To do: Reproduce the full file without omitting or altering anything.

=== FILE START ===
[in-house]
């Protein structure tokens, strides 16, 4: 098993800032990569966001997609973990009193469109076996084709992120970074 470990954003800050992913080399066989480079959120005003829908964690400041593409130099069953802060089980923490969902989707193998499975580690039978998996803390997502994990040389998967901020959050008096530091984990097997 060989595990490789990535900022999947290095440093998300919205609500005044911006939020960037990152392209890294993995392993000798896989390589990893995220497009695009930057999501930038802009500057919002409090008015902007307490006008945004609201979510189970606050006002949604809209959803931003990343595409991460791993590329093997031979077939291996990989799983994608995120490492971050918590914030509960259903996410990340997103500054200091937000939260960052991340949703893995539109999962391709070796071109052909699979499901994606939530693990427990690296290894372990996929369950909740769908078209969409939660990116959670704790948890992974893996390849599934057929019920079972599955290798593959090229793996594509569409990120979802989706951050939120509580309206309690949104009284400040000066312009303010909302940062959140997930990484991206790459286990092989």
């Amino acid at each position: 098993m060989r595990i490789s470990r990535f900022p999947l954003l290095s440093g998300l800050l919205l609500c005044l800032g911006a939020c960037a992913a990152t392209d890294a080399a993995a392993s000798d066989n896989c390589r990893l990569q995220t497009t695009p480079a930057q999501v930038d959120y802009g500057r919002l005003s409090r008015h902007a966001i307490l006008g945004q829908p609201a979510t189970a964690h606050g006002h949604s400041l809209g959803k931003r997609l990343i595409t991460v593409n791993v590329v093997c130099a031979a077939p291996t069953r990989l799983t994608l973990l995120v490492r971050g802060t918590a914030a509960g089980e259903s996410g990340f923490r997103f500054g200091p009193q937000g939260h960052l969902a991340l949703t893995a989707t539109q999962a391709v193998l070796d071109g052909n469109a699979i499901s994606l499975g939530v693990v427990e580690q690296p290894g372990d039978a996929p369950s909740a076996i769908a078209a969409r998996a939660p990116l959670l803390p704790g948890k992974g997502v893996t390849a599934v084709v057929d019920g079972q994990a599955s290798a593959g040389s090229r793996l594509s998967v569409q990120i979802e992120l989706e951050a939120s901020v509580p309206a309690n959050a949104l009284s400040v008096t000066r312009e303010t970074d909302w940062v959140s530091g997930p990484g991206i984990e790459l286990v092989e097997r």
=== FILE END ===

[in-house]
């Protein structure tokens, strides 16, 4: 098993800032990569966001997609973990009193469109076996084709992120970074 470990954003800050992913080399066989480079959120005003829908964690400041593409130099069953802060089980923490969902989707193998499975580690039978998996803390997502994990040389998967901020959050008096530091984990097997 060989595990490789990535900022999947290095440093998300919205609500005044911006939020960037990152392209890294993995392993000798896989390589990893995220497009695009930057999501930038802009500057919002409090008015902007307490006008945004609201979510189970606050006002949604809209959803931003990343595409991460791993590329093997031979077939291996990989799983994608995120490492971050918590914030509960259903996410990340997103500054200091937000939260960052991340949703893995539109999962391709070796071109052909699979499901994606939530693990427990690296290894372990996929369950909740769908078209969409939660990116959670704790948890992974893996390849599934057929019920079972599955290798593959090229793996594509569409990120979802989706951050939120509580309206309690949104009284400040000066312009303010909302940062959140997930990484991206790459286990092989």
């Amino acid at each position: 098993m060989r595990i490789s470990r990535f900022p999947l954003l290095s440093g998300l800050l919205l609500c005044l800032g911006a939020c960037a992913a990152t392209d890294a080399a993995a392993s000798d066989n896989c390589r990893l990569q995220t497009t695009p480079a930057q999501v930038d959120y802009g500057r919002l005003s409090r008015h902007a966001i307490l006008g945004q829908p609201a979510t189970a964690h606050g006002h949604s400041l809209g959803k931003r997609l990343i595409t991460v593409n791993v590329v093997c130099a031979a077939p291996t069953r990989l799983t994608l973990l995120v490492r971050g802060t918590a914030a509960g089980e259903s996410g990340f923490r997103f500054g200091p009193q937000g939260h960052l969902a991340l949703t893995a989707t539109q999962a391709v193998l070796d071109g052909n469109a699979i499901s994606l499975g939530v693990v427990e580690q690296p290894g372990d039978a996929p369950s909740a076996i769908a078209a969409r998996a939660p990116l959670l803390p704790g948890k992974g997502v893996t390849a599934v084709v057929d019920g079972q994990a599955s290798a593959g040389s090229r793996l594509s998967v569409q990120i979802e992120l989706e951050a939120s901020v509580p309206a309690n959050a949104l009284s400040v008096t000066r312009e303010t970074d909302w940062v959140s530091g997930p990484g991206i984990e790459l286990v092989e097997r």